Why I Love Working With The WordPress Customizer

When I started out creating my own WordPress themes, I did so by looking at other people’s themes. Sometimes the Codex only gets you so far, right? And I’d be amazed by the settings pages people would create for their themes so that users could customize them and make them completely their own (I still somewhat suck at the whole settings page thing). And it would be pretty straightforward, right? Another list item would appear either in the main menu of the dashboard or under Appearance which the users could click and they would be taken to the settings page of their theme.

But ever since WordPress has introduced their built-in customizer (added in WordPress 3.4), I think it has become a bit more confusing for users. Especially if you have not registered your settings page as a top-level menu item. With the customizer, there is a new menu item directly embedded in the Appearance section of your dashboard. It’s the second item from the top and it’s simply called Customize.

And this is the point where I think people might get confused. It seems to be an automatic decision to go to the customize section instead of a theme’s settings page. Knowing this, you want to make your user experience as easy and relatable as possible. Employing the theme customizer built into WordPress, then, seems to be the perfect solution.

At first glance, it might seem a bit confusing to use the Customizer API introduced by WordPress. You have the choice of either reloading the page once the user makes a change or user AJAX with the help of some JavaScript. But these are all decisions you can make once you create your theme and think about what would make the user experience better. You can also read up on the Customizer API here:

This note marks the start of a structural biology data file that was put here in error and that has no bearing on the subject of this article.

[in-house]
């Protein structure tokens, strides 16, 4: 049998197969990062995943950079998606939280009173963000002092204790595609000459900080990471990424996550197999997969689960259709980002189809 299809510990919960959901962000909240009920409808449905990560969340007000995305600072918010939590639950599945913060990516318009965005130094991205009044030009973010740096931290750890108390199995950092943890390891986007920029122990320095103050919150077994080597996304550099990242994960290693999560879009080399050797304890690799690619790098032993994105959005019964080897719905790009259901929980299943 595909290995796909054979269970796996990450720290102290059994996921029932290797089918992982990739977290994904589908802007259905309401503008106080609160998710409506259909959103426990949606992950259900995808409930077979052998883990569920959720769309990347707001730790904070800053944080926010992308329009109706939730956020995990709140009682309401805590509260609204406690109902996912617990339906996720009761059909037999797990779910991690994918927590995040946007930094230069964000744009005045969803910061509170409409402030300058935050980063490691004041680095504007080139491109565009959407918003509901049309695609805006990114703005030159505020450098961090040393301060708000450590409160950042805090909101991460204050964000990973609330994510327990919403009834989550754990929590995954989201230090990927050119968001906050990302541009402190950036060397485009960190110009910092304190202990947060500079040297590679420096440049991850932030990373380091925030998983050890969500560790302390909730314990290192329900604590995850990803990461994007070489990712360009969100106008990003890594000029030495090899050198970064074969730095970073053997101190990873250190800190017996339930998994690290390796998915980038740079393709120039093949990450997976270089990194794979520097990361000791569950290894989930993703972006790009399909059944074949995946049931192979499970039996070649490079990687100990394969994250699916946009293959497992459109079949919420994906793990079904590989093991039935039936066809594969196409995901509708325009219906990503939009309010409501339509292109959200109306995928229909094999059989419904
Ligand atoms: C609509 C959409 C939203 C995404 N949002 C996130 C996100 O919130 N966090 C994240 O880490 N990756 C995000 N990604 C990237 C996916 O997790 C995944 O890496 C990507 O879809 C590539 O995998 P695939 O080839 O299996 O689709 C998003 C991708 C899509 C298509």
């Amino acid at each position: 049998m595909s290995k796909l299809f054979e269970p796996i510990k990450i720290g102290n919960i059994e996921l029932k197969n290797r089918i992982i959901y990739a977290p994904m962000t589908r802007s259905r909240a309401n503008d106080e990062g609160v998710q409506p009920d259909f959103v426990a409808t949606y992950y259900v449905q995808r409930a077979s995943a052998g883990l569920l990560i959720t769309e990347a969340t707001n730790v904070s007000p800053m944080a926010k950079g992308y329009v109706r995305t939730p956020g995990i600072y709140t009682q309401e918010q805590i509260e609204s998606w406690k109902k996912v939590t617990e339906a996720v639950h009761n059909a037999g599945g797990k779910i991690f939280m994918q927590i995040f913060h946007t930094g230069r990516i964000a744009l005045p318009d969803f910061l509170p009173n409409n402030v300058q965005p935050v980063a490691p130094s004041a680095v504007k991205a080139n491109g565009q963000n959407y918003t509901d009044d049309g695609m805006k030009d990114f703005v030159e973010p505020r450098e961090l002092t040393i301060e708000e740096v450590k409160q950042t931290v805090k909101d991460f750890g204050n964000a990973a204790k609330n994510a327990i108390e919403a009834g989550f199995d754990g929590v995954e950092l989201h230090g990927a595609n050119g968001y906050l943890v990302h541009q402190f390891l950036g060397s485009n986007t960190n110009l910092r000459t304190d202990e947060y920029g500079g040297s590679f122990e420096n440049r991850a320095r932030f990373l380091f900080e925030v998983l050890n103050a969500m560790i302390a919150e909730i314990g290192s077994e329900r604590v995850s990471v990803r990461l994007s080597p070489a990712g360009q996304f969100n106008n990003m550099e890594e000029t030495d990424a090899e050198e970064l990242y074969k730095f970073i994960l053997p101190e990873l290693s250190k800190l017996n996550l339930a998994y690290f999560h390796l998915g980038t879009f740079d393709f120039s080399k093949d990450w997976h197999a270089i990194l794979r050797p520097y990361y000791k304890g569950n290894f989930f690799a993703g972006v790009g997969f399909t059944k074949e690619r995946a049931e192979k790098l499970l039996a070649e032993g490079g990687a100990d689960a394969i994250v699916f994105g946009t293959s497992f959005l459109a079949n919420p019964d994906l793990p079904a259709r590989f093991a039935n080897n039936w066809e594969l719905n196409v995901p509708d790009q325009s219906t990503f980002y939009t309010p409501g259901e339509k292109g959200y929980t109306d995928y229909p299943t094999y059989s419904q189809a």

In the end, you want to make your themes as accessible as possible and whether you do that with the Customizer or with a separate settings page. But even then, some market places might even require you to use the Customizer now as it is a requirement if you want to submit your theme to the Theme Repository on WordPress.org.

Usually, you want your themes to have as long a life as possible and that means keeping up with the changes WordPress is making to the core. This is one of the reasons why I would definitely recommend anyone getting  into the process of creating WordPress themes to get to know the Customizer API and leverage its power in the theme.

What do you think about the Theme Customizer that WordPress has built into its core in 3.4? Do you use it in your client projects or premade themes? Let me know in the comments!

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